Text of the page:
Thai premier promises to push for constitutional amendments
Thai Prime Minister Samak Sundaravej vowed Sunday to push for amendments to the
2007 constitution, describing the military-sponsored charter as a
"trap" to kill his People Power Party.
Samak, on his Sunday television talk show, said the 2007 charter had already managed to snair two smaller parties as it laid its trap for the People Power Party (PPP), said the Bangkok Post online news service.
Under Thailand's 2007 constitution, drafted by a military- appointed commission in the aftermath of the coup d'etat on September 19, 2006, a political party may be disbanded if it is proven that one of their executives committed electoral fraud.
On Friday, Thailand's Election Commission ruled that two of the smaller parties in the current PPP-led coalition government, committed fraud in the December 23, 2007, polls and called on the Constitution Court to dissolve them.
The case against the Chart Thai and Machimathipataya parties is expected to take several months.
The ruling People Power Party (PPP), which won 233 out of the 480 contested seats in the December 23 polls, is also in danger of dissolution in the coming months.
The Election Commission earlier this year found PPP deputy leader Yomngyuth Tiyapairat guilty of vote-buying and is awaiting a Supreme Court verdict on his case.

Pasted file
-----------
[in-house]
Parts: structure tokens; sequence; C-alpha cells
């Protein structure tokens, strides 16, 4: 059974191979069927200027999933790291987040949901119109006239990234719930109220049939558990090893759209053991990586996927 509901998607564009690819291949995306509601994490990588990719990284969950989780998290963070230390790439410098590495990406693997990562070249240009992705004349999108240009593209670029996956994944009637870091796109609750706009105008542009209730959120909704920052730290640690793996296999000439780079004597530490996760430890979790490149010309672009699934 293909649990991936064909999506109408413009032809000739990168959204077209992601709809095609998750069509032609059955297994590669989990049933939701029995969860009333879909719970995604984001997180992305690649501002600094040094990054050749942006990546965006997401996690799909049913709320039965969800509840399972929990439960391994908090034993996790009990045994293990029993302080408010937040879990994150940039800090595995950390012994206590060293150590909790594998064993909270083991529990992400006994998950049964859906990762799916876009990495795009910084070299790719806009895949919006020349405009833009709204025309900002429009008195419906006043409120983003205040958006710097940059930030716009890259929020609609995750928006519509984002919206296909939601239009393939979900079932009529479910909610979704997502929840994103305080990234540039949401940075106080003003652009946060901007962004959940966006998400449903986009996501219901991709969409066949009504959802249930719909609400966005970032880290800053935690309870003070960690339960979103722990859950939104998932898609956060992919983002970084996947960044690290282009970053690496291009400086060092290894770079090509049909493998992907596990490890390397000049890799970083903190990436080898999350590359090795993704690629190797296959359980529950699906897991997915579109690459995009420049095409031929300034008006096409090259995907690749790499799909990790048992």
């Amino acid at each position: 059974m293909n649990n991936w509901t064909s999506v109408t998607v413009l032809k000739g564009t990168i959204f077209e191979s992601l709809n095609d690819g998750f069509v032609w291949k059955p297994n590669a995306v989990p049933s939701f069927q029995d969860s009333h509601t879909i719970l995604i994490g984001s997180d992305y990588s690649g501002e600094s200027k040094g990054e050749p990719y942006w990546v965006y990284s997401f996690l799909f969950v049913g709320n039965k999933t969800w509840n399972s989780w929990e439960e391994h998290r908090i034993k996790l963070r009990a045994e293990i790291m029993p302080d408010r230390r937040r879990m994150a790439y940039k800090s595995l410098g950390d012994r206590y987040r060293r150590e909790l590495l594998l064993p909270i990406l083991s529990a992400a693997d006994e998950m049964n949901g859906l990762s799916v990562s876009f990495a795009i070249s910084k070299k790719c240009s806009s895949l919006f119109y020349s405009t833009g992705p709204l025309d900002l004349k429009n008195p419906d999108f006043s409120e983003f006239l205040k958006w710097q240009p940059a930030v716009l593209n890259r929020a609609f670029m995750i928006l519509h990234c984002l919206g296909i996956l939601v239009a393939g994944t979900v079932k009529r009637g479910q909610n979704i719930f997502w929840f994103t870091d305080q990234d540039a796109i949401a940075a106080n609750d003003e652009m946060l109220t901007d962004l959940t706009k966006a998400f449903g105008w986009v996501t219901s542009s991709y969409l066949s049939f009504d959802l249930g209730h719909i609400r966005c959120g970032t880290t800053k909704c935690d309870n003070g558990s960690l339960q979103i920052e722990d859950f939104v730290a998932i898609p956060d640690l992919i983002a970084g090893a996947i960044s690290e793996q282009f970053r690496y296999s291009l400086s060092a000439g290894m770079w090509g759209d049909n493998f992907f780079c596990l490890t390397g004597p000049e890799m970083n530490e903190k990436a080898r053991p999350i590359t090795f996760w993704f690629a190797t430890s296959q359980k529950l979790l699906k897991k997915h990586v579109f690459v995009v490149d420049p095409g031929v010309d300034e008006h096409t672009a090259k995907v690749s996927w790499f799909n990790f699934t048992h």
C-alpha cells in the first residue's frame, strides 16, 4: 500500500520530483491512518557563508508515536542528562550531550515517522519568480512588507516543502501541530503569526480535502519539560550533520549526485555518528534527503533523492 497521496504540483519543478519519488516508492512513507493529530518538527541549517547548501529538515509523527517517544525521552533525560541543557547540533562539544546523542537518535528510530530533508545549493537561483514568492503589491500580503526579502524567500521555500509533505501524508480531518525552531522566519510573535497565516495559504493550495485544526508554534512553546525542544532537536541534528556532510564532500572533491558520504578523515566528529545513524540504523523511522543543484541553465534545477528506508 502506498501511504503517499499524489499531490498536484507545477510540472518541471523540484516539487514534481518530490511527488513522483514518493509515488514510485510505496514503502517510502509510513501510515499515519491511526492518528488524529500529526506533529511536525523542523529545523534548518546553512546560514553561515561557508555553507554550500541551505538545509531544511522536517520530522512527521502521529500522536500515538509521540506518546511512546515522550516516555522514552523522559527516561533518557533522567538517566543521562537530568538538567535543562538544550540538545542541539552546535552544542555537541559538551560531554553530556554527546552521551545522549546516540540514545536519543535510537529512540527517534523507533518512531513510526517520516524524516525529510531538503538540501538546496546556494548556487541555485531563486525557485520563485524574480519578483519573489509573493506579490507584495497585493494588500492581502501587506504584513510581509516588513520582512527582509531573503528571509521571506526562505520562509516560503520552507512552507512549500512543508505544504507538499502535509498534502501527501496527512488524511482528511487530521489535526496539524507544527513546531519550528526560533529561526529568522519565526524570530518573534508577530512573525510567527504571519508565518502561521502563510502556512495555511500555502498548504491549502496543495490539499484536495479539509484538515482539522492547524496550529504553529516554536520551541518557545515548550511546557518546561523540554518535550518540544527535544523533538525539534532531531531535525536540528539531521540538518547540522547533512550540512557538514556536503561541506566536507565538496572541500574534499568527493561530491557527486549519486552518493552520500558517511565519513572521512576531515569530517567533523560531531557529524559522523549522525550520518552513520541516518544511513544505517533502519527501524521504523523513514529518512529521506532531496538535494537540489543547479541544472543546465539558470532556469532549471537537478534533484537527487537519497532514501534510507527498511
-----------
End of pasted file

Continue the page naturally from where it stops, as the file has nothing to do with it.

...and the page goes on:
If found guilty by the court, the entire PPP party could be dissolved by the Constitution Court.
Both the 1997 and 2007 constitutions included tough penalities on parties engaged in electoral fraud and vote-buying, which is rife in Thailand's system of money-politics.
Samak, claiming the 2007 charter was specifically designed to undermine the PPP, is seeking a swift amendment to the 2007 constitution to save his coalition government.
The PPP is known to be a supporter of former premier Thaksin Shinawatra, who was toppled by the September, 2006, coup on charges of corruption and undermining democratic institutions and the monarchy.
Opponents to Thaksin have promised to protest Samak's constitutional amendments, promising more political instability in Thailand during the coming months, observers noted.